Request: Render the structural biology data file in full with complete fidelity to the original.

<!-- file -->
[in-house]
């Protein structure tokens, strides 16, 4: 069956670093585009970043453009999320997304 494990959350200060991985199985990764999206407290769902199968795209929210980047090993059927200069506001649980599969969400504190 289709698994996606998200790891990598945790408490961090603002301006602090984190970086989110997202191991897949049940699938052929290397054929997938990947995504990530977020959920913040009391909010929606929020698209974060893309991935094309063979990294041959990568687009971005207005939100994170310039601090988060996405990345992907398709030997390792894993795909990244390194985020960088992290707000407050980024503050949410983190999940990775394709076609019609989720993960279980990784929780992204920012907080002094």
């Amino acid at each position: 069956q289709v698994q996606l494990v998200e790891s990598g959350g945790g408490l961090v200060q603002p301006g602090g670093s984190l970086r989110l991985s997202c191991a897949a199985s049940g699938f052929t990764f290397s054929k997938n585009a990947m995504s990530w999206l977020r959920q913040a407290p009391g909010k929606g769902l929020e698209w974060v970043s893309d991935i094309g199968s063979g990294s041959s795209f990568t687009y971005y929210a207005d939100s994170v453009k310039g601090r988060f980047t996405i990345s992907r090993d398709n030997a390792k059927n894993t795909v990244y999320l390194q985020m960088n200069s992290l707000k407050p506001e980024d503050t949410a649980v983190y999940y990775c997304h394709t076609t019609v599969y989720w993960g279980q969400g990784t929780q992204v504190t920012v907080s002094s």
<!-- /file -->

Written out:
[in-house]
């Protein structure tokens, strides 16, 4: 069956670093585009970043453009999320997304 494990959350200060991985199985990764999206407290769902199968795209929210980047090993059927200069506001649980599969969400504190 289709698994996606998200790891990598945790408490961090603002301006602090984190970086989110997202191991897949049940699938052929290397054929997938990947995504990530977020959920913040009391909010929606929020698209974060893309991935094309063979990294041959990568687009971005207005939100994170310039601090988060996405990345992907398709030997390792894993795909990244390194985020960088992290707000407050980024503050949410983190999940990775394709076609019609989720993960279980990784929780992204920012907080002094």
């Amino acid at each position: 069956q289709v698994q996606l494990v998200e790891s990598g959350g945790g408490l961090v200060q603002p301006g602090g670093s984190l970086r989110l991985s997202c191991a897949a199985s049940g699938f052929t990764f290397s054929k997938n585009a990947m995504s990530w999206l977020r959920q913040a407290p009391g909010k929606g769902l929020e698209w974060v970043s893309d991935i094309g199968s063979g990294s041959s795209f990568t687009y971005y929210a207005d939100s994170v453009k310039g601090r988060f980047t996405i990345s992907r090993d398709n030997a390792k059927n894993t795909v990244y999320l390194q985020m960088n200069s992290l707000k407050p506001e980024d503050t949410a649980v983190y999940y990775c997304h394709t076609t019609v599969y989720w993960g279980q969400g990784t929780q992204v504190t920012v907080s002094s």